Then we heard the call of a birra at an outdoor cafe nearby, so we took a “ring side seat” to refresh ourselves and watch the passing parade.

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“Our outdoor Cafe” to the left. Shop servicing this outdoor area to the right
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A cold local Messina Birra in a Heineken glass, with a bowl of free chips on the side

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During the return bus trip there was a discussion about the most delayed project in the history of the region (or perhaps the world), The bridge over the Strait of Messina (between Italy and Sicily). But that will have to wait a little.

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Statue of the Golden Madonna at the entrance to Messina Harbour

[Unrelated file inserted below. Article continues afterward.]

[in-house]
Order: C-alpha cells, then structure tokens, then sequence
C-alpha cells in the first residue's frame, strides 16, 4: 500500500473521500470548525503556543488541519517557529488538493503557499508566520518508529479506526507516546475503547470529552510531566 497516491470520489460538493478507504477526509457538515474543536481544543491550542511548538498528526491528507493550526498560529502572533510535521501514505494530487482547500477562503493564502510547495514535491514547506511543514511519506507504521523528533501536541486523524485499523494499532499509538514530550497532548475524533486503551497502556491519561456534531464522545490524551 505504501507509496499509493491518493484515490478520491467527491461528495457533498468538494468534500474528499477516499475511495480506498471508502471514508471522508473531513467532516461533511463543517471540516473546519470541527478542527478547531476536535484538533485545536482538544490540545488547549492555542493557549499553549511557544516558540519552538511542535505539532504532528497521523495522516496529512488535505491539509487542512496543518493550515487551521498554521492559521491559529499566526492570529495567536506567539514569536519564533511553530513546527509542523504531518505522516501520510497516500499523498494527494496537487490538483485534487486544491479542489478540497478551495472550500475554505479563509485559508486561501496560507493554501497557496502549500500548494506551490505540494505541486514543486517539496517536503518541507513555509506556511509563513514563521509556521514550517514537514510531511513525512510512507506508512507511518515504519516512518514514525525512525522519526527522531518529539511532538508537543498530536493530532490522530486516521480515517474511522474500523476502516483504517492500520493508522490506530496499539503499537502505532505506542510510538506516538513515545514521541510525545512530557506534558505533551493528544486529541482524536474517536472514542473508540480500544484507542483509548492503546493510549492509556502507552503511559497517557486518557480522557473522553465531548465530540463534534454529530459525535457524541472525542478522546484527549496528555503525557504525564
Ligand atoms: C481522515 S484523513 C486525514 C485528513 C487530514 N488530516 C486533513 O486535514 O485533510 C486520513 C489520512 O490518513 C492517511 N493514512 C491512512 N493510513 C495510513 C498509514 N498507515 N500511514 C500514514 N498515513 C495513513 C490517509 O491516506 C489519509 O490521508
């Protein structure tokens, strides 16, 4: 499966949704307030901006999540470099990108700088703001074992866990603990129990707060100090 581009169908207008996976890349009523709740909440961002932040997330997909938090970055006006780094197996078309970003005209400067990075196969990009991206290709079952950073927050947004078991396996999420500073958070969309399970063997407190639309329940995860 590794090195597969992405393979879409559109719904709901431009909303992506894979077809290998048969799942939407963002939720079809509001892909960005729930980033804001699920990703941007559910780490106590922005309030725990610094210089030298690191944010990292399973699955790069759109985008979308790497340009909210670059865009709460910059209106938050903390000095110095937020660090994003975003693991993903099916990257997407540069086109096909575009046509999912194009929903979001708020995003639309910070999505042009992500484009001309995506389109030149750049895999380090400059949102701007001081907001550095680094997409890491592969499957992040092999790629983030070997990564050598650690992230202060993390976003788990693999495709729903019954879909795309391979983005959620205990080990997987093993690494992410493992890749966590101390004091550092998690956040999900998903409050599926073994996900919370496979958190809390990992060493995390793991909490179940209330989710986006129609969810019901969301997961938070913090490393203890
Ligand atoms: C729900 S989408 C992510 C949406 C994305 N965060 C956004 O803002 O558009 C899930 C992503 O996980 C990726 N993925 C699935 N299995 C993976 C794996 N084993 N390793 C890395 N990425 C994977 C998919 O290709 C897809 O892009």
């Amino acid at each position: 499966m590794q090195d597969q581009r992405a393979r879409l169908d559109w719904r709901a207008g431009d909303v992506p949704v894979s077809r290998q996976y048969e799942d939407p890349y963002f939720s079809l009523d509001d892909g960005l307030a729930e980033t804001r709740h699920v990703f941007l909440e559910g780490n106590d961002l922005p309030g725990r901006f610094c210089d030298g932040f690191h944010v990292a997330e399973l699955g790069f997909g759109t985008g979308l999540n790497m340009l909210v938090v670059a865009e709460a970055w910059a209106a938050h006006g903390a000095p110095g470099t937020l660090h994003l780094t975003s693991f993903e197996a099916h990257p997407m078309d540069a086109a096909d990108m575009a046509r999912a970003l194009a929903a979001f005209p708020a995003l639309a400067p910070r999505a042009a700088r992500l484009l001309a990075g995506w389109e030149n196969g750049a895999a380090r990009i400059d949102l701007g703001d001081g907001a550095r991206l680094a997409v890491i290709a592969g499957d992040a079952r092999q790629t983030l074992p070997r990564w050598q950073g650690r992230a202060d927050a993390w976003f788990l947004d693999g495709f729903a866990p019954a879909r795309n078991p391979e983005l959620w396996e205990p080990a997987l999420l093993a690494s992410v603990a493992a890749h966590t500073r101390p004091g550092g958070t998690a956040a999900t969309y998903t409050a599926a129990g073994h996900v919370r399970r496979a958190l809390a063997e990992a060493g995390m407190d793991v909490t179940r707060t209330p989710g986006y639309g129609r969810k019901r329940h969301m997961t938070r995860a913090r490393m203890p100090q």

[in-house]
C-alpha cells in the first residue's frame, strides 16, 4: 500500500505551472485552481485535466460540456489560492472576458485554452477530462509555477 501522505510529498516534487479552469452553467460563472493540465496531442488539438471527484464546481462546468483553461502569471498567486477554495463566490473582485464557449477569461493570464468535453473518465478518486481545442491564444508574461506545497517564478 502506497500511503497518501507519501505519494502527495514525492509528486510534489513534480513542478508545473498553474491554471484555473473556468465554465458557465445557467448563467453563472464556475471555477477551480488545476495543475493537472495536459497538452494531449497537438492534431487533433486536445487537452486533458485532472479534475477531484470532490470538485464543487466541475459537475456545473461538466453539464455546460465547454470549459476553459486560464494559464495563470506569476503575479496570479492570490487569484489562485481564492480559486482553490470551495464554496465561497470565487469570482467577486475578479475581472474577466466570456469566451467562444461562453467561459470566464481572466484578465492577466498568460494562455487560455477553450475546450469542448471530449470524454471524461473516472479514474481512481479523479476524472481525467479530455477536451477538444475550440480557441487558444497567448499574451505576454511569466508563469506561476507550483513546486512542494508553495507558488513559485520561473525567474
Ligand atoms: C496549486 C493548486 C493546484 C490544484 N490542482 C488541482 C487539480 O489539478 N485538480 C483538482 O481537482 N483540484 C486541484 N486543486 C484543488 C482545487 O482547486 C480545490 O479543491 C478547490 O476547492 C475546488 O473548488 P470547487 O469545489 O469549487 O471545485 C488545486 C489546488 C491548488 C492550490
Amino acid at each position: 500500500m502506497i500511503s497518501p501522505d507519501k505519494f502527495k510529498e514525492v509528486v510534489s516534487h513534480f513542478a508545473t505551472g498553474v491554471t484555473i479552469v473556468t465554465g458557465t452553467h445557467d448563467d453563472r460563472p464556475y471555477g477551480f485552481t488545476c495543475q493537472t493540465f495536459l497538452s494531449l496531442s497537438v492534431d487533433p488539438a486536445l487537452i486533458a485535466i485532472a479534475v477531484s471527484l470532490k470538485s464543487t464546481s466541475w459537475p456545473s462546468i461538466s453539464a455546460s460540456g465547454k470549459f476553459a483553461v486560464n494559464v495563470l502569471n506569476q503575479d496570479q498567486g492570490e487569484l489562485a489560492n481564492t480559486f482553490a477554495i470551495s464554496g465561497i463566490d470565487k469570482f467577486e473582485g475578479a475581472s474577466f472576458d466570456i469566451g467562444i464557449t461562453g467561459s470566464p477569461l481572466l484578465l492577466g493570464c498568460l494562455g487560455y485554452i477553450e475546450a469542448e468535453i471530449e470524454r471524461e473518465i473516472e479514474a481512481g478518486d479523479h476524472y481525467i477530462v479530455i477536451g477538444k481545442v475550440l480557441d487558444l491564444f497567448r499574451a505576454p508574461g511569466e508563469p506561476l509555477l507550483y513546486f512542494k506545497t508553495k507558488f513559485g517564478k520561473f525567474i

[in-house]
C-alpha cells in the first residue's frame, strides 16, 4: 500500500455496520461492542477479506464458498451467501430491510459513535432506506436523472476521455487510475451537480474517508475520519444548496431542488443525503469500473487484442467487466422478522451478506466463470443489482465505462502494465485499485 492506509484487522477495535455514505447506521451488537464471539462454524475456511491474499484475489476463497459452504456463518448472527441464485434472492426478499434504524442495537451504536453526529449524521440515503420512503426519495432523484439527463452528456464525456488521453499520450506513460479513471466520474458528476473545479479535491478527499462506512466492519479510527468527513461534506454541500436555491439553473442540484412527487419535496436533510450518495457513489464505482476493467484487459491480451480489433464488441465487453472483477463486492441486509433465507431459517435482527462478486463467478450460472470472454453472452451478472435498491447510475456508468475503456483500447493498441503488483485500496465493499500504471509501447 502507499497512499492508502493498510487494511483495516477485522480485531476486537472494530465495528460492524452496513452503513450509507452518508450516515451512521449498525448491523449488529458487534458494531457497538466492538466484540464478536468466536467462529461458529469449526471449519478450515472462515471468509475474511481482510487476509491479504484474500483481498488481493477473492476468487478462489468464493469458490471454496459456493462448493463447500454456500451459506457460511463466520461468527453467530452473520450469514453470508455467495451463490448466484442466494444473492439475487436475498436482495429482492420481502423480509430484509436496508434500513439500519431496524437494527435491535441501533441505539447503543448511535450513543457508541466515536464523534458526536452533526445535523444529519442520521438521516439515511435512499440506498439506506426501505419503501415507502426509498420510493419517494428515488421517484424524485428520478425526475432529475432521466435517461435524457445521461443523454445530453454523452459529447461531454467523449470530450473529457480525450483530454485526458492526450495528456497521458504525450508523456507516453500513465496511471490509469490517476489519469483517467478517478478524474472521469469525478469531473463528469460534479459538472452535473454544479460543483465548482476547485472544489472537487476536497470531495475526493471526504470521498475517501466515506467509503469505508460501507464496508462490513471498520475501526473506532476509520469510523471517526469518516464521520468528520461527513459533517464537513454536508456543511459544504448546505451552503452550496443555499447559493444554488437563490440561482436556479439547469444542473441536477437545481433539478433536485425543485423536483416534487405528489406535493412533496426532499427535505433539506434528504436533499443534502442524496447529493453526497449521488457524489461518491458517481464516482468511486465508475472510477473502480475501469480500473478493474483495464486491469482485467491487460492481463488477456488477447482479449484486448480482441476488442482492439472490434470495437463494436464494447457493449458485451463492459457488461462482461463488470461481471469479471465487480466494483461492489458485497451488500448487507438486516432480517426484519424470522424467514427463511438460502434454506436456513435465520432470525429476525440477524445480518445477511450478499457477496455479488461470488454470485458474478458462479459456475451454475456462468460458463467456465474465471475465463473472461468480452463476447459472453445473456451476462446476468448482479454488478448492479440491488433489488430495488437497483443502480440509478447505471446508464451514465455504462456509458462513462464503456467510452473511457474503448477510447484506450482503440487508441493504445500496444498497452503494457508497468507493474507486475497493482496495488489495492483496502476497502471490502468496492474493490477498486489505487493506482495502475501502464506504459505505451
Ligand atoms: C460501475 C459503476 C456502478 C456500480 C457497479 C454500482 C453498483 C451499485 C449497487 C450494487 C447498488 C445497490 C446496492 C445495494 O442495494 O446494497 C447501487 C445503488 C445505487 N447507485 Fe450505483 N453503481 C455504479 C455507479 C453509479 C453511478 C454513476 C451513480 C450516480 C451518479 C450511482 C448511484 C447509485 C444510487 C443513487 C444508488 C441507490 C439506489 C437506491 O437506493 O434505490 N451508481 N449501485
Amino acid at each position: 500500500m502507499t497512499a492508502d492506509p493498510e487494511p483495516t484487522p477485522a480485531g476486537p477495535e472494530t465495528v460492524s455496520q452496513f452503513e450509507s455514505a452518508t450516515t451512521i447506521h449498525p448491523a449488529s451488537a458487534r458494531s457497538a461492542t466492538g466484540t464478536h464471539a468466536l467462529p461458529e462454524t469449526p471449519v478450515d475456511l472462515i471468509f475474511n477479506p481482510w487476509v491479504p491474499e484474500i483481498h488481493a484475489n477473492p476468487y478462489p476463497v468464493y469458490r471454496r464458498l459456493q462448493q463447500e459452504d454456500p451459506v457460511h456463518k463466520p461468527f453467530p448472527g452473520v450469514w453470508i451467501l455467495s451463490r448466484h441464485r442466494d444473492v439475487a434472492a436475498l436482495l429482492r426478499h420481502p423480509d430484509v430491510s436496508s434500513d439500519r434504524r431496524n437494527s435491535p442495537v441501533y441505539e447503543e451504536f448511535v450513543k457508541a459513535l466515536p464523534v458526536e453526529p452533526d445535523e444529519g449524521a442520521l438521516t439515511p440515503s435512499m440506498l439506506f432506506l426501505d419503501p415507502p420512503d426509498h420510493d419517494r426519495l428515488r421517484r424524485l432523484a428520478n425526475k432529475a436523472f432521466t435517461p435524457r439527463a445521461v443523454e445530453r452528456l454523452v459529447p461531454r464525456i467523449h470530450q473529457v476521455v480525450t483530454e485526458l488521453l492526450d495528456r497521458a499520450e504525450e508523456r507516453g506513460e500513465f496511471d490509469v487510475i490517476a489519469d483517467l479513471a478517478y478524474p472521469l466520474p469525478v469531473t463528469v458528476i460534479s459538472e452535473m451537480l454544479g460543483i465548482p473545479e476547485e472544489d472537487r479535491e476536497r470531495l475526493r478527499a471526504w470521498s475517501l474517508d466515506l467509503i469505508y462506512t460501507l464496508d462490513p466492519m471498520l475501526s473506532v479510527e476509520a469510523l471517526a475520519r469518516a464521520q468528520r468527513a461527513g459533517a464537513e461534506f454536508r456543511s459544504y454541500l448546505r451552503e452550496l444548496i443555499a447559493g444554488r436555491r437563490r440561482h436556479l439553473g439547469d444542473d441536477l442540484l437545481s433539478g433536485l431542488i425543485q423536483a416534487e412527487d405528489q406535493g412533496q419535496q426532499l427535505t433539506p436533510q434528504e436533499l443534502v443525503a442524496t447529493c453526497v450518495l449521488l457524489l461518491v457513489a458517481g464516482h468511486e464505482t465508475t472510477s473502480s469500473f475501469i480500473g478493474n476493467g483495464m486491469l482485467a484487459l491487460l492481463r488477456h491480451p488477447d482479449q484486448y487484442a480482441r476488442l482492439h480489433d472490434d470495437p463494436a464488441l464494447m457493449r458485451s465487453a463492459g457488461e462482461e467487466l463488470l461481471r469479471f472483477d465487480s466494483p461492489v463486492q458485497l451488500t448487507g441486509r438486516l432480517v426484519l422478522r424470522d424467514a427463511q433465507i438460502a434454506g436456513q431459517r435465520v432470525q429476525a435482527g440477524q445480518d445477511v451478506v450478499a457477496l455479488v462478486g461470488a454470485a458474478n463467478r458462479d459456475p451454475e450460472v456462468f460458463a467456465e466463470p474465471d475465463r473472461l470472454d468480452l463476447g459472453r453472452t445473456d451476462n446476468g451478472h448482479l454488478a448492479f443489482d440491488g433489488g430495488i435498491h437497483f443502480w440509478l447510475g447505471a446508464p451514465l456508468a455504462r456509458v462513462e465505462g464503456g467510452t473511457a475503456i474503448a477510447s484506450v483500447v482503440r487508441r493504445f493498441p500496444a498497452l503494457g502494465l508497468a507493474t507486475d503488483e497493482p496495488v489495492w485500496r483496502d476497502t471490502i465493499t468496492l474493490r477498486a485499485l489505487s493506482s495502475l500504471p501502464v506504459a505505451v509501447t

We departed Messina around 5 pm and as we passed the Golden Madonna I couldn’t help thinking … surely Monty Python’s Brian (from Life of Brian) hasn’t been here writing Latin on the wall?

But of course not! This Latin text was taken from a letter written by the Virgin Mary to the people of Messina in the first century AD. As legend has it, Messina had converted to Christianity at this time as a result of a visit from the Apostle Paul. So the Virgin Mary wrote a letter to the new Christians, which ended with these words, in Latin, “We bless you and the City”.

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Moon rise over the southern tip of Italy

In the middle of the Strait of Messina my thoughts returned to the long proposed bridge linking Messina to Villa San Giovanni in Calabria, Italy. The idea goes as far back as the Romans, who conceived of a series of linked barges. And there’s been many more proposals since then. In 1870 a tunnel was proposed. In 2009 Silvio Berlusconi’s government announced it would definitely build a bridge, despite the huge cost, the engineering difficulties and calls for the money to spent more wisely. The project didn’t proceed and it’s likely the bridge will never be built, but in the meantime large ferrys carry goods and vehicles across “the strait” for a fraction of the cost (or so I’m told).